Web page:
The geyser of oil spewing from sea floor is tapering off day by day, but there’s no quick fix for containing much of the sticky mess spreading across the Gulf of Mexico, defiling wildlife and beaches normally teeming with sunbathers and swimmers.

A cap over the ruptured wellhead is now capturing more than 460,000 gallons of oil a day, Coast Guard Adm. Thad Allen said Monday in Washington. Judging by flow rate estimates supplied by the government, the cap could be collecting anywhere from 37 percent to 77 percent of the oil still gushing out.

The battle against the oil already in the Gulf now involves “hundreds of thousands” of individual patches, said Allen, the government’s point man for the spill response. Small vessels in the area have been enlisted to help capture those patches using skimmers.

The patchy oil slick from the ruptured pipe off Louisiana has stained beaches and marshes in spots along more than 100 miles of coast from Louisiana to the Florida Panhandle, and a sheen on the surface was spotted as far as about 150 miles west of Tampa, Fla.

The tourist hotspot of Panama City Beach, in the middle of the Panhandle, expected oil to reach its famous beaches within 72 hours, which would mark a new easternmost point for the oil washing ashore.

“We have just entered the area of uncertainty for about half or our beach,” said Dan Rowe, president of the city’s convention and visitors bureau. “We are still hoping tar balls don’t show up here, but we are putting the contingency plans in place and everyone is out there looking at the beach and inspecting it.”

Tar balls continued to roll onto shore Monday morning farther west at Pensacola Beach, leaving a distinct line in the sand from the high-rise condos above as the sun rose. Beach walkers had to stay between the line of dime- and quarter-size tar balls and the retreating surf or risk getting the gummy, rust-staining gunk stuck to their feet.

Jody Haas, a tourist from Aurora, Ill., was among the few walking the beach early Monday after a crowded weekend here. Haas, who had visited the beach before, said it was not the same.

“It was pristine, gorgeous, white sand,” she said. “This spot is light compared to some of the other spots farther down and (the tar) is just everywhere here. It’s just devastating, awful.”

At Barataria Bay, La., just west of the mouth of the Mississippi River, large patches of oil the consistency of pancake batter in the still waters Monday. A dead sea turtle caked in brownish-red oil lay splayed out with dragonflies buzzing by.

The Barataria estuary, which has become one of the hardest-hit areas, was busy with shrimp boats skimming up oil and officials in boats and helicopters patrolling the islands and bays to assess the state of wildlife and the movement of oil.

On remote islands, oil visibly tainted pelicans, gulls, terns and herons.

Also falling victim to the oil are those who make their living off the Gulf by fishing or operating tourist traps along the region’s white-sand beaches. Allen said Monday that BP needs to make improvements on getting money to individuals and businesses harmed by the spill.

“It’s not a core competency of BP so we’re trying to get them some help,” Allen said.

In Panama City Beach, which just opened a major airport to capture fly-in tourists, officials were fighting to keep their traditional drive-in customers while they still could, Rowe said.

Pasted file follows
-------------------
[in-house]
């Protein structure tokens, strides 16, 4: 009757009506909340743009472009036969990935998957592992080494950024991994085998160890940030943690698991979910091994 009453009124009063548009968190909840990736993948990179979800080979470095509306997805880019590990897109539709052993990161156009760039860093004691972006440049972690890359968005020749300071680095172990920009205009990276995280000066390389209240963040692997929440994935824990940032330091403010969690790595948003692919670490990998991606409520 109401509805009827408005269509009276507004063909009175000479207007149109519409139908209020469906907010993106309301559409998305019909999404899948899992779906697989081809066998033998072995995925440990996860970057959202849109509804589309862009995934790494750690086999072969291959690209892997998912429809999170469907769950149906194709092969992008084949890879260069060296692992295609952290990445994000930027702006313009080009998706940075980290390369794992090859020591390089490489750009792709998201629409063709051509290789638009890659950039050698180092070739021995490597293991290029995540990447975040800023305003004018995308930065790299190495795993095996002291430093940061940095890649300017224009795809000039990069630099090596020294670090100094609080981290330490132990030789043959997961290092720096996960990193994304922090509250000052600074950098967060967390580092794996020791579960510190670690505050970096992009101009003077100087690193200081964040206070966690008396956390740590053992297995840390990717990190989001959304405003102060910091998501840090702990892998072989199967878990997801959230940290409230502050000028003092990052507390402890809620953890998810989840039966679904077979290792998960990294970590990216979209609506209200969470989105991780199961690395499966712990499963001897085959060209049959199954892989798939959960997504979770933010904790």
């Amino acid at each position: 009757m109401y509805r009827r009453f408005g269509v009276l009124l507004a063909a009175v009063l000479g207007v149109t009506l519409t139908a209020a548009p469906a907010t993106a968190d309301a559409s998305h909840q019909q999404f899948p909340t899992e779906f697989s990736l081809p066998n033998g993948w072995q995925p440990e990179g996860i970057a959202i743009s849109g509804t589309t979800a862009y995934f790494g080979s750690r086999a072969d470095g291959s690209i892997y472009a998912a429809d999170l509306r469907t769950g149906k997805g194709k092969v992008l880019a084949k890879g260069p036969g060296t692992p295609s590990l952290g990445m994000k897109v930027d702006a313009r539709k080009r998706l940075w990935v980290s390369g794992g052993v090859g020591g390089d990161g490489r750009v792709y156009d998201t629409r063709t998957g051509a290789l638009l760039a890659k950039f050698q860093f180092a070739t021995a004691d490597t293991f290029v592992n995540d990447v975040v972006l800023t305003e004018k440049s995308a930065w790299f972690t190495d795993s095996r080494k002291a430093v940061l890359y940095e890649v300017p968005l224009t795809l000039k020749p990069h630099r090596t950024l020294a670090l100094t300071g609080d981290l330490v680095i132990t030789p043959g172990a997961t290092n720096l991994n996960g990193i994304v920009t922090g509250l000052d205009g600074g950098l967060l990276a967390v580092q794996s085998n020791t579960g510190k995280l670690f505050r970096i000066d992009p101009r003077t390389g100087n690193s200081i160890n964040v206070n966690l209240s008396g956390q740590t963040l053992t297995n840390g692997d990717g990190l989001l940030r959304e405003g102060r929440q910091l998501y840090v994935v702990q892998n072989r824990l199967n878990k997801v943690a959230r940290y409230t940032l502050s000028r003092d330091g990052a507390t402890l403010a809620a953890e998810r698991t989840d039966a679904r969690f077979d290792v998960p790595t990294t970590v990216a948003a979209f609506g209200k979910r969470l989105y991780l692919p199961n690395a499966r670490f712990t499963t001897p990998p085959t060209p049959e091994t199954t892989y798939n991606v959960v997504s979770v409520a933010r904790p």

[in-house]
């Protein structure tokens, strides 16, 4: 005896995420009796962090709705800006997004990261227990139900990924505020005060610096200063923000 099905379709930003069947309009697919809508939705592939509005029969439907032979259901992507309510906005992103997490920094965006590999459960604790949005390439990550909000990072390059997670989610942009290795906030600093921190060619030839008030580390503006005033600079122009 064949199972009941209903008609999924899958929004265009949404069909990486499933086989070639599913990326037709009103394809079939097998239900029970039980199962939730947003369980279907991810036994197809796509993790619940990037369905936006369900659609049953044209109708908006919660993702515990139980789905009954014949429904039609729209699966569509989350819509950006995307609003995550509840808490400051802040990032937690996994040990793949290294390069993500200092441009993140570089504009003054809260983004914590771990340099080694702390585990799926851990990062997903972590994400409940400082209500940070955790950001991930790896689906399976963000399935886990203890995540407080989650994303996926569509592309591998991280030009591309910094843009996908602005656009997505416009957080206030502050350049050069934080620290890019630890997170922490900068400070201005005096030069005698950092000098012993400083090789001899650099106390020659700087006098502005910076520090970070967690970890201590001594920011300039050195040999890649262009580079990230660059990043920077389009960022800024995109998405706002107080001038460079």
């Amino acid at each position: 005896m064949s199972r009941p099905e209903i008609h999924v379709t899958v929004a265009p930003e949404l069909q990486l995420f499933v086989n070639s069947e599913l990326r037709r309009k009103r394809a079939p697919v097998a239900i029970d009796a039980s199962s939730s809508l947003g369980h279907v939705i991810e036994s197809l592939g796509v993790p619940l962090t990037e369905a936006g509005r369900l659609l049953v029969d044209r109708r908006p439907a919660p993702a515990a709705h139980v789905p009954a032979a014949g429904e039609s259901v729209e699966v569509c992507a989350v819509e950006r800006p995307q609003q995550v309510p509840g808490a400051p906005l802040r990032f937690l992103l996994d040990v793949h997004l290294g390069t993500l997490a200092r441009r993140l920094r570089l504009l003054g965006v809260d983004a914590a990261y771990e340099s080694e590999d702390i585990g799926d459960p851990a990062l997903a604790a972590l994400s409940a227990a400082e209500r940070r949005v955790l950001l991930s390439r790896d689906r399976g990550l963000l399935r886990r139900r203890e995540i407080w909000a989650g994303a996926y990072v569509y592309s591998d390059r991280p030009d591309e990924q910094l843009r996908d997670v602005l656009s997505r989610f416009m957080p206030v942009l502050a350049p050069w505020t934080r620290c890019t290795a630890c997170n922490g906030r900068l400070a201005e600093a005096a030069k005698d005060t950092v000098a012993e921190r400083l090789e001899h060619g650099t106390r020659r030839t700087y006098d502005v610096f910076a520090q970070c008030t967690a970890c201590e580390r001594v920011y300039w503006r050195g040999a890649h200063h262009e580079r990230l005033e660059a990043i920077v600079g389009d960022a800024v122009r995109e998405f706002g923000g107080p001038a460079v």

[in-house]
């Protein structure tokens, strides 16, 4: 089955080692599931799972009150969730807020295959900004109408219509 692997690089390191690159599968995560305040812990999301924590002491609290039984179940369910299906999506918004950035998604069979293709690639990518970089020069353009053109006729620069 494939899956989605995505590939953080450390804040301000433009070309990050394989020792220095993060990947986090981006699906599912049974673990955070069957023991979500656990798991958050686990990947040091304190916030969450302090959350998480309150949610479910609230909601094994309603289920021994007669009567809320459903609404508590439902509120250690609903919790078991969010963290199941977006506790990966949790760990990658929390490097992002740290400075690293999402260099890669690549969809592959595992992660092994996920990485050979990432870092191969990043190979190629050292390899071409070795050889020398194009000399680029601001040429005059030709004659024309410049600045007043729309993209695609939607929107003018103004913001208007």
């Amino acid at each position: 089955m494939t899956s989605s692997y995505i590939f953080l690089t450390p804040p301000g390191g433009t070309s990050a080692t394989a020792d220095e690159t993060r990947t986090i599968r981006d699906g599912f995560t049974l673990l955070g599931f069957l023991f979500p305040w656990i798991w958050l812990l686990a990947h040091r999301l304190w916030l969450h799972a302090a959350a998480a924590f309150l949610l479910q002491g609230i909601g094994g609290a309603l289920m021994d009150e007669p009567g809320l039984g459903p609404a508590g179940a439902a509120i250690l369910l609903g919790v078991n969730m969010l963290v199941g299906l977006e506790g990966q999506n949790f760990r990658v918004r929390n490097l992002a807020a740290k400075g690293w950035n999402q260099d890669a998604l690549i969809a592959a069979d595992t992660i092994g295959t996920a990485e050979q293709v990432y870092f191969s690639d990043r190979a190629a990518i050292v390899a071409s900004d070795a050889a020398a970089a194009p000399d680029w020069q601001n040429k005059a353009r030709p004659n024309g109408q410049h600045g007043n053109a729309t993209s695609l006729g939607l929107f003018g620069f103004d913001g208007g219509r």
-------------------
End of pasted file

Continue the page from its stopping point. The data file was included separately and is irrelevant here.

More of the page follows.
“The folks here are very concerned about the oil out there,” Rowe said. “We are working so diligently to get the word out there to the public that are beaches are clean right now.”

President Barack Obama sought to reassure Americans on Monday by saying that “we will get through this crisis” but that it would take time and effort.

The people of the Gulf Coast “are going to need help from the entire country,” he said, but he is determined that the region will be restored to a condition better than it was before the BP well blew out on April 20.

“This is a resilient ecosystem and these are resilient people down on the Gulf Coast,” he said.

Allen elaborated Monday on comments over the weekend that the spill cleanup would last into fall, acknowledging the full cleanup would take much longer.

“Dealing with the oil spill on the surface will take a couple of months,” he said, but the process of getting oil out of marshlands and other habitats “will be years.”

Officials put out a report late Sunday that dead, oiled birds had been found in Texas but retracted it Monday morning. U.S. Fish and Wildlife Service spokeswoman Nancy Brown blamed the mistake on a clerical error.

BP said Monday that the cost of the response has reached about $1.25 billion. The company said the figure does not include $360 million for a project to build six sand berms meant to protect Louisiana’s wetlands from spreading oil.

It’s not clear how much oil is still escaping from the well. The inverted funnel-like cap is being closely watched for whether it can make a serious dent in the flow of new oil.

BP PLC said Monday in a written statement that the cap is now capturing 466,200 gallons a day. That’s up from about 441,000 gallons on Saturday and about 250,000 on Friday. Federal authorities have estimated the ruptured pipe is leaking between 500,000 gallons and more than 1 million gallons a day.

More oil is being collected as more vents on the cap atop the blown well are closed. The process is gradual because crews need to keep water and gas from creating a slush that thwarted a previous containment effort. The captured oil is being pumped to a ship on the surface.

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